Up until now, even if you went to live theater nearly every weekend in Madison, you would have had little chance to see locally produced Kabuki.
Although it's one of the major forms of traditional Japanese theater, not every theater company has the know-how to pull off the stylized acting, elaborate costumes and makeup, and other elements Kabuki requires.
Enter David Furumoto, UW-Madison's current head of University Theatre. Trained in a variety of Asian theater styles, Furumoto is directing UT's current double bill in Vilas Hall's Mitchell Theatre: the short comedy The Zen Substitute, followed after an intermission by Narukami: The Thunder God.
The result is a treat for Madison audiences, and no one should be put off by the unfamiliarity of Kabuki. The stories are relatively straightforward (and plot summaries in the program help). The language of the English translations is, to my ears, easier to get into the groove of than many a Shakespeare play. And the rich costumes, dance-like movements and other elements pull the audience along in a highly visual way.
In The Zen Substitute, a husband, Lord Ukyo, tries to slip away for a night of sake, music and fooling around with his mistress. He tells his wife, the hot-tempered Lady Tomoe, that he's going off for a session of intense meditation ("It will be zazen all night long," he tells her slyly).
Played by jaki-terry, Lady Tomoe is a force of nature. We can see why her husband calls her "the hag of the mountain" behind her back -- but never to her face. Terry seems comfortable with the stylized movements and facial expressions required of her role, as does Ryan Williams as the cheating husband. There's a light, mischievous quality to him that plays well off of terry.
Narukami features first-year MFA acting student Robert V. Pham in the title role. He's a Buddhist saint who's been angered by the emperor, so he has gathered up all the dragon gods of rain, resulting in a drought upon the land.
The emperor sends beautiful Princess Taema (Leanna Kiselicka) to seduce Narukami and release the rain gods. When Narukami realizes he's been fooled, well, let's just say he turns into one badass dude.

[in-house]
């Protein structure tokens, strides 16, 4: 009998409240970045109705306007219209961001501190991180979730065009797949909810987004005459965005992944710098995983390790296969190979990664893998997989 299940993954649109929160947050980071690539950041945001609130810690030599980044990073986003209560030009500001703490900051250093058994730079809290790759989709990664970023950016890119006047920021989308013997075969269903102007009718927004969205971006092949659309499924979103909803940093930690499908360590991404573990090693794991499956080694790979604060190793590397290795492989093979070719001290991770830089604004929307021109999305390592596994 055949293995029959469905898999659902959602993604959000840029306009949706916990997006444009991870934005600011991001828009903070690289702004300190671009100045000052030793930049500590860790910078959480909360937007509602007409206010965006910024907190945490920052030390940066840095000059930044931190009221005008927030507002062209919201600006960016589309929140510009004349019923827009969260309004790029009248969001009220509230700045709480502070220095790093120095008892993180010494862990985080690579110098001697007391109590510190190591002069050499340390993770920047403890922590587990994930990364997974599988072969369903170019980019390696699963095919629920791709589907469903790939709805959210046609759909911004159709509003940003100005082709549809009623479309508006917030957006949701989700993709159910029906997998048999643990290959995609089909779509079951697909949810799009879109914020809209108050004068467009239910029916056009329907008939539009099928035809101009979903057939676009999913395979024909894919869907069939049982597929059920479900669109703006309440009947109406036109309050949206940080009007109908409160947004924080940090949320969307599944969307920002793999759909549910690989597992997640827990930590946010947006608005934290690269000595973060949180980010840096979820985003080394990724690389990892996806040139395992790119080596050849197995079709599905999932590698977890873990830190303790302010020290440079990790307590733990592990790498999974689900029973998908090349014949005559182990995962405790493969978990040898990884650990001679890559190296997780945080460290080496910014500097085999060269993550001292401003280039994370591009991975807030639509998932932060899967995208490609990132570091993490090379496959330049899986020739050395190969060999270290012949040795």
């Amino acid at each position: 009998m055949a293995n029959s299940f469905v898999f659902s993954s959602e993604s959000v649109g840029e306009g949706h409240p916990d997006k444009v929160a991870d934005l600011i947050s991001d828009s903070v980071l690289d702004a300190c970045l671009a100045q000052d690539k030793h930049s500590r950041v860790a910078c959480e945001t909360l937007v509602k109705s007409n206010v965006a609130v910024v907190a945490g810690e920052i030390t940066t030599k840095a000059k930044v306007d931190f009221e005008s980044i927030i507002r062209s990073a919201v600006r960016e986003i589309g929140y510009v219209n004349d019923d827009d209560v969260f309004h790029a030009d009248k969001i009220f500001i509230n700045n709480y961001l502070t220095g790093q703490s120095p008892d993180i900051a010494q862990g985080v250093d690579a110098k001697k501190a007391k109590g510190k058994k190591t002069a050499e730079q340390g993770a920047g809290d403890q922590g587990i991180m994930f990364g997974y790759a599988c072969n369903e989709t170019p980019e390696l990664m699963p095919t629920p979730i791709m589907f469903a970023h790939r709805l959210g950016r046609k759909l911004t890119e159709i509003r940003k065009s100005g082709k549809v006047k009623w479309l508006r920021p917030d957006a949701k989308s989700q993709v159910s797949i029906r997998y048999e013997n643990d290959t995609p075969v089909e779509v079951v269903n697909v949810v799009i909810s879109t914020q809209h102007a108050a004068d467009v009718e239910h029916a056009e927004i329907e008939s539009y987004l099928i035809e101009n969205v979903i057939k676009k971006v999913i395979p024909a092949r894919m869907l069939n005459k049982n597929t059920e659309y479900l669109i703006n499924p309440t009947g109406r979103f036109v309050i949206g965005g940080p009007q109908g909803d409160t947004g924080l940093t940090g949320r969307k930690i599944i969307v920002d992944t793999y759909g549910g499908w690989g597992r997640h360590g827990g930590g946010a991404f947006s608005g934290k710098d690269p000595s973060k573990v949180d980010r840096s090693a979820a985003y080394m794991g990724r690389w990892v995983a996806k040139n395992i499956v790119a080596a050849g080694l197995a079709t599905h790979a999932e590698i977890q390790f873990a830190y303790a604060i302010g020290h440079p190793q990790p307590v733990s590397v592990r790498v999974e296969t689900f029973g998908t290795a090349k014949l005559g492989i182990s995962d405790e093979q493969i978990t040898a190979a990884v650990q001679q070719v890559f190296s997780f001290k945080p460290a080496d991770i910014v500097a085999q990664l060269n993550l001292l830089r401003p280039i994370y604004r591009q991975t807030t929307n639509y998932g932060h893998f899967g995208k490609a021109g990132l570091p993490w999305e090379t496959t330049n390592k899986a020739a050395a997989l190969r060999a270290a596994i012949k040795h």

As an example of an arogoto-style play (meaning "rough stuff" or "rough business"), Narukami shows off a type of acting used by Kabuki villains and superheroes. As the wronged Buddhist saint, Narukami is utterly transformed. His plain robes are replaced by more elaborate ones with a flame pattern. His hair takes on an exploded quality (think Tina Turner in Mad Max Beyond Thunderdome). He bellows, screeches and rages, vowing to get revenge upon Taema.
Narukami even does battle with his own monks, who are terrified by the transformation of their master. There's a fight scene in which he takes on all nine at once, dispatching them one by one.
While Kabuki roles are traditionally played by men only, UT has used gender-neutral casting (most of the monks in Narukami are women). And while most of the music is recorded, woodblock player TaeHee Kim, visible at the side of the stage, heightens the action effectively.
Words, movement, costumes, makeup, set design and other elements blend into a fully realized whole. Director Furumoto also makes frequent use of one of Mitchell Theatre's aisles for dramatic entrances and exits.
As Furumoto told Isthmus last fall, "[Narukami] is a good first-time Kabuki play for people. People think of Kabuki as formal, rigid and not that exciting. This play bursts all those bubbles."
Anyone curious about Kabuki shouldn't miss this rare chance to see it in Madison.